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Backstage Access

Valérie Jodoin Keaton's new book of portraits gets you up close and personal with musicians backstage

Ever wanted to spy on your favourite rock stars in those precious minutes before or after they perform? An intimate new photography book, "Backstage" by Valérie Jodoin Keaton does just that, capturing Beck, Rufus Wainwright, Smashing Pumpkins, the Dandy Warhols, M.I.A., Jack White and dozens more. Some portraits from the book are also part of "Who Shot Rock & Roll", a photo exhibit showing at the Brooklyn Museum through January 31st, 2010.

One of Keaton’s favourite shots is of Paul McCartney. “Two days before his show in Quebec City last year, I sent his manager my presentation letter with samples of my photographs,” says the 35-year-old Montrealer, who's also a musician. (Until a couple of years ago, she was a member of the Dears along with husband Martin Pelland, with whom she now has a band called For Those About To Love - and a year old son.) “His manager answered back and said no, but I guess he liked my work because he asked, ‘Do you do live photography?’ and hired me to shoot McCartney’s show and asked me to use the same camera.”

Keaton's calling card is a classic 1975 Hasselblad, loaded with black-and-white film for an old-school, truthful documentary feel. When McCartney hired her again to shoot his Halifax, NS show, she dined with the former Beatle and his friends. “We spent some time talking about my work, and finally he accepted to pose for my project.”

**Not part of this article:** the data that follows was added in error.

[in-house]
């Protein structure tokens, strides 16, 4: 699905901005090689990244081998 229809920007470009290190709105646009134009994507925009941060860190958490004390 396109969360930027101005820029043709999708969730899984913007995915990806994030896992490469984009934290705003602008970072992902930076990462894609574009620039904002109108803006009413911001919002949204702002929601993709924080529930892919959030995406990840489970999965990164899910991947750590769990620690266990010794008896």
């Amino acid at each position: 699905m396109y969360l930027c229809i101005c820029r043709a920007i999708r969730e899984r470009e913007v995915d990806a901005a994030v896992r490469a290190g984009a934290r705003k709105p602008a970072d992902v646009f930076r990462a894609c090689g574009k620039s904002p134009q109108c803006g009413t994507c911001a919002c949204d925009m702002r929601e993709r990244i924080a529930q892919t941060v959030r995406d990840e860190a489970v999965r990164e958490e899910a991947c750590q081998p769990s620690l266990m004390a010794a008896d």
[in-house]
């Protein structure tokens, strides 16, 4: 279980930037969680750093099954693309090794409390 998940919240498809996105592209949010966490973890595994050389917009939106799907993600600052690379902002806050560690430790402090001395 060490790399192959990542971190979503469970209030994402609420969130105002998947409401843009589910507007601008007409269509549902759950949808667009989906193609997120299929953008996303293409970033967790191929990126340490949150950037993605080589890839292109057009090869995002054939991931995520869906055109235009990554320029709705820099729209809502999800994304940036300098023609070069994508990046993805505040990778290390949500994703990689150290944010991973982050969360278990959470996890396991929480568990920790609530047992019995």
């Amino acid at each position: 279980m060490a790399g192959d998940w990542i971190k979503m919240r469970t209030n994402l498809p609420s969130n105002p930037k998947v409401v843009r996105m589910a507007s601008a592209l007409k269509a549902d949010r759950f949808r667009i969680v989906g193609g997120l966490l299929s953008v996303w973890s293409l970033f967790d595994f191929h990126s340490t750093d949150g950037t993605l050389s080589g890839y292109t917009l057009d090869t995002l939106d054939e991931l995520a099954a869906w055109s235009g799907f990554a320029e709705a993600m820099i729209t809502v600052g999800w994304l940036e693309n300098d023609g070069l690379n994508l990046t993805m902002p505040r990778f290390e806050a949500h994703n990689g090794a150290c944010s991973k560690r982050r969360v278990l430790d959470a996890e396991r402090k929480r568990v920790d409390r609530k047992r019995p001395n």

As a touring musician and now, photographer (she’s also done album covers and press shots for the likes of Strokes’ alumnus Albert Hammond Jr.) walking the walk, so to speak, helped Keaton gain access to her Backstage subjects, as well as their trust. They know she understands what it’s all really like. In fact, spending so much time backstage herself is how she became fascinated with capturing those fleeting, human moments that unravel there when nobody’s watching. “The backstage is a timeless space of isolation. Right before performing the subject is so focused on himself that his authenticity shines through... You can see into their souls a little bit,” she explains.

After preparing a demo book as a sort of “passport,” Keaton used her personal contacts to slip backstage before concerts, when no media is normally allowed, and simply asked her subjects to pose. “I like to get up close, capture the moment. Not action shots. I just wanted their gaze.” (Of course, getting permission to later publish all these portraits took three years of legal legwork and red-tape. But she did it.)

An avid observer of people, she says it was humbling to go from being the rock star herself to experiencing, at first, a "weird, intruding feeling every time I photograph.” She would wonder, “Why am I doing this to myself? But every time, the picture is the answer.”

Published by Éditions Varia, Backstage launches in Quebec November 20 at the M for Montreal festival, and is available internationally at For Keaton’s band and new album, visit